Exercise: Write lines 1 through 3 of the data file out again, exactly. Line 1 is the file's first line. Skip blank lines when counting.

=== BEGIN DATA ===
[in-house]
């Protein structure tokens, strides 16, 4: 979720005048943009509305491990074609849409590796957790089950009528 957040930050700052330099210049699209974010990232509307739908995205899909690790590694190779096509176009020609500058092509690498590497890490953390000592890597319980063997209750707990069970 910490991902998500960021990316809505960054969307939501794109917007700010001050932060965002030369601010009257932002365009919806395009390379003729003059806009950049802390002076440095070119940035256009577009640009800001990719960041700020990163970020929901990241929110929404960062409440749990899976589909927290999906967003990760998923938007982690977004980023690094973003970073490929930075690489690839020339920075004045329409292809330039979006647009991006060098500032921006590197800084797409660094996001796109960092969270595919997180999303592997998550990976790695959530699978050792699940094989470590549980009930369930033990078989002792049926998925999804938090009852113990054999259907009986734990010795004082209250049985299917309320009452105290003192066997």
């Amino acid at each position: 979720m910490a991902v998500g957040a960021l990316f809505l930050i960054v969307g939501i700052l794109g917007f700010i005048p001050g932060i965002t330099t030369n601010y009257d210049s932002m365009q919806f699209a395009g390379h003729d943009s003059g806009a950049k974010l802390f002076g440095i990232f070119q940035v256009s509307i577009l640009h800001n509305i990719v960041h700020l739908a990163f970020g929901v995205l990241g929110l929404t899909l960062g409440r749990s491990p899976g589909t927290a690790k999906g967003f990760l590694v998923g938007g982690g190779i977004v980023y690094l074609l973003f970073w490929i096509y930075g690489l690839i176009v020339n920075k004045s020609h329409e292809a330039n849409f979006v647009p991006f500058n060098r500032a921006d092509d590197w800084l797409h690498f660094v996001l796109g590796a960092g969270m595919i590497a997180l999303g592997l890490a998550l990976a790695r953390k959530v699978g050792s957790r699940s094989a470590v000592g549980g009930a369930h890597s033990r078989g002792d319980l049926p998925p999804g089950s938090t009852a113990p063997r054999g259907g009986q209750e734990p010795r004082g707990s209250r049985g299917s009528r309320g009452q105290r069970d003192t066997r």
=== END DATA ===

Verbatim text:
[in-house]
């Protein structure tokens, strides 16, 4: 979720005048943009509305491990074609849409590796957790089950009528 957040930050700052330099210049699209974010990232509307739908995205899909690790590694190779096509176009020609500058092509690498590497890490953390000592890597319980063997209750707990069970 910490991902998500960021990316809505960054969307939501794109917007700010001050932060965002030369601010009257932002365009919806395009390379003729003059806009950049802390002076440095070119940035256009577009640009800001990719960041700020990163970020929901990241929110929404960062409440749990899976589909927290999906967003990760998923938007982690977004980023690094973003970073490929930075690489690839020339920075004045329409292809330039979006647009991006060098500032921006590197800084797409660094996001796109960092969270595919997180999303592997998550990976790695959530699978050792699940094989470590549980009930369930033990078989002792049926998925999804938090009852113990054999259907009986734990010795004082209250049985299917309320009452105290003192066997």
């Amino acid at each position: 979720m910490a991902v998500g957040a960021l990316f809505l930050i960054v969307g939501i700052l794109g917007f700010i005048p001050g932060i965002t330099t030369n601010y009257d210049s932002m365009q919806f699209a395009g390379h003729d943009s003059g806009a950049k974010l802390f002076g440095i990232f070119q940035v256009s509307i577009l640009h800001n509305i990719v960041h700020l739908a990163f970020g929901v995205l990241g929110l929404t899909l960062g409440r749990s491990p899976g589909t927290a690790k999906g967003f990760l590694v998923g938007g982690g190779i977004v980023y690094l074609l973003f970073w490929i096509y930075g690489l690839i176009v020339n920075k004045s020609h329409e292809a330039n849409f979006v647009p991006f500058n060098r500032a921006d092509d590197w800084l797409h690498f660094v996001l796109g590796a960092g969270m595919i590497a997180l999303g592997l890490a998550l990976a790695r953390k959530v699978g050792s957790r699940s094989a470590v000592g549980g009930a369930h890597s033990r078989g002792d319980l049926p998925p999804g089950s938090t009852a113990p063997r054999g259907g009986q209750e734990p010795r004082g707990s209250r049985g299917s009528r309320g009452q105290r069970d003192t066997r």